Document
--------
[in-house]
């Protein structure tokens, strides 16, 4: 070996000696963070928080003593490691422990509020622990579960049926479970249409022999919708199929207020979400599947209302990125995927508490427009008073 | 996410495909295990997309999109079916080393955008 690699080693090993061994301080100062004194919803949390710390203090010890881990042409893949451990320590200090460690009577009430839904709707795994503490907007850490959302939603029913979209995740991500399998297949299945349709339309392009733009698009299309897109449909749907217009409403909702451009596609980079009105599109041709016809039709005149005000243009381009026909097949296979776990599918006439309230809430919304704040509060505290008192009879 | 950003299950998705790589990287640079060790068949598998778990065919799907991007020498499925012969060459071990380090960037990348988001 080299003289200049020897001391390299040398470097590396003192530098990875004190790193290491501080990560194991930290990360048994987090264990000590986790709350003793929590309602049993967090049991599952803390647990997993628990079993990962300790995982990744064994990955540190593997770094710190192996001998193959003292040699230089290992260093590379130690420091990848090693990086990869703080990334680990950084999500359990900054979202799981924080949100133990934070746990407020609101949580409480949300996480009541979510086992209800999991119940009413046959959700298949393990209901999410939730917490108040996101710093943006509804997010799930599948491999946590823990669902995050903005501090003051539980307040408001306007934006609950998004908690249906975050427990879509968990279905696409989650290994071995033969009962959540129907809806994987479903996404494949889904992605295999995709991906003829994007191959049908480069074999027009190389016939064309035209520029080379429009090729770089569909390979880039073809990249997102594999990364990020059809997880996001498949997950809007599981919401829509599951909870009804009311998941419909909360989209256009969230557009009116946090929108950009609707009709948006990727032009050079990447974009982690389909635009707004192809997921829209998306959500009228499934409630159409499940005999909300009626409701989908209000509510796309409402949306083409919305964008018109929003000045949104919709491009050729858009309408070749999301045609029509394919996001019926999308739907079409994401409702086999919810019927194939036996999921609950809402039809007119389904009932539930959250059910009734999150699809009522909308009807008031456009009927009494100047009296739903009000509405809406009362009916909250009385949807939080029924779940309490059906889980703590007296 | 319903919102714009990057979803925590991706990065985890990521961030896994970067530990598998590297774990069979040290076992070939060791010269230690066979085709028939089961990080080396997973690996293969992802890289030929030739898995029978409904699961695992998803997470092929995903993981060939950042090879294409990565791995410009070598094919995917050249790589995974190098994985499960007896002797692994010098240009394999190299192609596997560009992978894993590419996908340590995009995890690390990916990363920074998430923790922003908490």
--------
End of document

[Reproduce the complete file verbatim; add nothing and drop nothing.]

[in-house]
């Protein structure tokens, strides 16, 4: 070996000696963070928080003593490691422990509020622990579960049926479970249409022999919708199929207020979400599947209302990125995927508490427009008073 | 996410495909295990997309999109079916080393955008 690699080693090993061994301080100062004194919803949390710390203090010890881990042409893949451990320590200090460690009577009430839904709707795994503490907007850490959302939603029913979209995740991500399998297949299945349709339309392009733009698009299309897109449909749907217009409403909702451009596609980079009105599109041709016809039709005149005000243009381009026909097949296979776990599918006439309230809430919304704040509060505290008192009879 | 950003299950998705790589990287640079060790068949598998778990065919799907991007020498499925012969060459071990380090960037990348988001 080299003289200049020897001391390299040398470097590396003192530098990875004190790193290491501080990560194991930290990360048994987090264990000590986790709350003793929590309602049993967090049991599952803390647990997993628990079993990962300790995982990744064994990955540190593997770094710190192996001998193959003292040699230089290992260093590379130690420091990848090693990086990869703080990334680990950084999500359990900054979202799981924080949100133990934070746990407020609101949580409480949300996480009541979510086992209800999991119940009413046959959700298949393990209901999410939730917490108040996101710093943006509804997010799930599948491999946590823990669902995050903005501090003051539980307040408001306007934006609950998004908690249906975050427990879509968990279905696409989650290994071995033969009962959540129907809806994987479903996404494949889904992605295999995709991906003829994007191959049908480069074999027009190389016939064309035209520029080379429009090729770089569909390979880039073809990249997102594999990364990020059809997880996001498949997950809007599981919401829509599951909870009804009311998941419909909360989209256009969230557009009116946090929108950009609707009709948006990727032009050079990447974009982690389909635009707004192809997921829209998306959500009228499934409630159409499940005999909300009626409701989908209000509510796309409402949306083409919305964008018109929003000045949104919709491009050729858009309408070749999301045609029509394919996001019926999308739907079409994401409702086999919810019927194939036996999921609950809402039809007119389904009932539930959250059910009734999150699809009522909308009807008031456009009927009494100047009296739903009000509405809406009362009916909250009385949807939080029924779940309490059906889980703590007296 | 319903919102714009990057979803925590991706990065985890990521961030896994970067530990598998590297774990069979040290076992070939060791010269230690066979085709028939089961990080080396997973690996293969992802890289030929030739898995029978409904699961695992998803997470092929995903993981060939950042090879294409990565791995410009070598094919995917050249790589995974190098994985499960007896002797692994010098240009394999190299192609596997560009992978894993590419996908340590995009995890690390990916990363920074998430923790922003908490």